How many of you want to hear God’s voice? That’s not a trick question. Any believer would give a wholehearted yes! By “hear,” I’m not referring to an audible voice but perhaps peace or clarity in a situation where we feel unsure or fearful. Maybe we’re struggling to see God’s hand or wanting to simply find the reassurance of His presence.
However, before we can hear God’s voice, we must first be prepared to listen. This first step is one we often forget and maybe why we often fail or become frustrated in our conversations with God. We’re too busy doing all the talking or perhaps just plain too busy for God to get a word in.
This summer, my family and I traveled to our family cabin in New Hampshire. One evening while we were kayaking Lake Winona, I broke away from the others who were fishing. There was a restlessness in my soul, and I wanted to talk to God about it. Through that solo kayak trip, I rediscovered some basic prerequisites for hearing God’s voice.
As I paddled across the lake, I panted the prayer: Lord, I want to hear from you. Though emotionally I wanted to listen, I physically wasn’t still enough to do so. My arms moved back and forth, pumping blood through my veins so hard I could barely concentrate on my own thoughts.
Of course, God could hear me. I just couldn’t hear Him. This experience showed me that my constant movement interfered with my ability to listen.
Be still, and know that I am God. (Psalm 46:10a NKJV)
Scripture makes clear that stillness is one condition for knowing God. Yet how often do we forget this simple truth?
By nature, I’m a busy person. My husband has even commented that I’m “always moving.” Although in many ways, this ability to hustle is a blessing, I need to take time away from the busy back and forth of life.
I finally glided to a stop on the lake and was content to simply be there. That’s when I could soak in the sunset’s reflection on the water, relish the fresh mountain air around me, and take time to quiet my own thoughts. With my body stilled, I was getting ready to listen.
Next to stillness, we also need a quiet place to prepare our hearts to listen.
Meditate within your heart on your bed, and be still. (Psalm 4:4b NKJV)
On the lake, I could easily find that undisturbed serenity. However, on a day-to-day basis, we deal with constant “chatter” that makes it hard to meditate on God’s Word and take time for personal reflection.
Back in my parent’s childhood, the only items they had to unplug were things like toasters and power cords. Today, we have to unplug ourselves.
If we actually documented how much time we’re on our Smart Phones, I think the results would shock us. A survey from 2017 documented that millennials spend 223 minutes per day or approximately 3.7 hours on their mobile devices. Based on the upward-trending data from the previous years, that number has probably increased.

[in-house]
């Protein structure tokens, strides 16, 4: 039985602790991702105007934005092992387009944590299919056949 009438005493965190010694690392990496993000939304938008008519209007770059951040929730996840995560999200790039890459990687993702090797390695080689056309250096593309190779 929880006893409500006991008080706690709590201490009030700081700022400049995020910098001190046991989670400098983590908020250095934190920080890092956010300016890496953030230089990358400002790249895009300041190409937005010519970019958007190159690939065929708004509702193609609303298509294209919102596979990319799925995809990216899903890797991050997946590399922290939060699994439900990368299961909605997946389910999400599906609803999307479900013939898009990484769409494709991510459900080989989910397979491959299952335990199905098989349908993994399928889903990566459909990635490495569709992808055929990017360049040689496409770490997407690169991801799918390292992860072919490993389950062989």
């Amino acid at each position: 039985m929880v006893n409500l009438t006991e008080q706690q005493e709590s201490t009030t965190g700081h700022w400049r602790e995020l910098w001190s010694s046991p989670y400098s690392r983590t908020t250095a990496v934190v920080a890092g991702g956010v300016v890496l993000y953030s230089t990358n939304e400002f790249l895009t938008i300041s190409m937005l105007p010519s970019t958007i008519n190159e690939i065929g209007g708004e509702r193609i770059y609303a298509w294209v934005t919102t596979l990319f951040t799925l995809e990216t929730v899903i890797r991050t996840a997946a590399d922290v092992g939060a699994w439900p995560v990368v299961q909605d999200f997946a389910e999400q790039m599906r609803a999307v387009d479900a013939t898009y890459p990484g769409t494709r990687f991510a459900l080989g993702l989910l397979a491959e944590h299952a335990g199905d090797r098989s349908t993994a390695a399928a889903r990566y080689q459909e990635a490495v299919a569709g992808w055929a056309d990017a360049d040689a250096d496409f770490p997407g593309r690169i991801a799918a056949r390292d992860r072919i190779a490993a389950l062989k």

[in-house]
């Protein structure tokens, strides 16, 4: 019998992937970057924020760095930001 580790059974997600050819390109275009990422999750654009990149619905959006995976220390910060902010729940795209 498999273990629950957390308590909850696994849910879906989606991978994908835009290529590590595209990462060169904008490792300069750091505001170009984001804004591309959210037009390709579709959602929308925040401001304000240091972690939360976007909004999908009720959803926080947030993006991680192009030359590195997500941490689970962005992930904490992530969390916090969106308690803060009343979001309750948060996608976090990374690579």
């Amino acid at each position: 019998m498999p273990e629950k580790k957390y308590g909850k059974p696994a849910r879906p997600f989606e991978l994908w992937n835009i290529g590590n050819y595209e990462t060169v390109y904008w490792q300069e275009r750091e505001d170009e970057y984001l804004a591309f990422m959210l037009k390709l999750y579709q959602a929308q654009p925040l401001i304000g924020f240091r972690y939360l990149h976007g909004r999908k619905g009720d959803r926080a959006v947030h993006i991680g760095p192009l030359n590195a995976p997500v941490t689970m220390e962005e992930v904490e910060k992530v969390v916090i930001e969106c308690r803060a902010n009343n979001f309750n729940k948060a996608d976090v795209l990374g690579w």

Not only are we dealing with a potential time-waster, we’re also dealing with all the distractions and drama that come along with our generation’s need for connectivity.
Yes, smart phones and social media have a purpose. As a writer, I’m keenly aware of the potential and grateful for the way I can connect with readers across time and space. However, the social online sphere can produce so much noise that it drowns out any chance for silence.
Take time to unplug, and don’t make apologies for doing so. A missed text won’t be the end of the world. It will still be there waiting for you to answer later.
Clearing the schedule might be easy to do when you’re on vacation, but what about in real life? After all, real life can be messy and disruptive. We can’t predict the emergencies in our lives, and for some people, daily life feels like one crisis after the next.
Jesus was no stranger to crisis. Almost constantly, people were begging him for healing or for their needs to be met. When he wasn’t teaching or performing miracles, he was dealing with the Pharisees’ questions and their accusations.
Matthew 9 records one such busy day. On his way to heal a ruler’s daughter, he made time to heal an ill woman and then met a crowd full of expectations at the ruler’s house. They told him he was too late, and the girl was dead. I love Jesus’ response.
He said to them, “Make room, for the girl is not dead, but sleeping.” And they ridiculed Him. But when the crowd was put outside, He went in and took her by the hand, and the girl arose.
Did you catch what he told them? “Make room.” The mourners were pressing in from every side and He couldn’t even reach the ruler’s daughter. He had to disperse the crowd first, and then He healed her.
True, you may not have to deal with physical crowds, but you may deal with an overflowing inbox, social media notifications, and text strings longer than the Great Wall. Put those “crowds” outside so you can be alone with Jesus. You then make room to hear Him and watch Him work.
What distractions are pulling at you today, and how can you make room to listen for God’s voice in spite of them?
How Can You Hear God’s Voice? Lessons from the Lake – @kjhogrefe (Click to Tweet)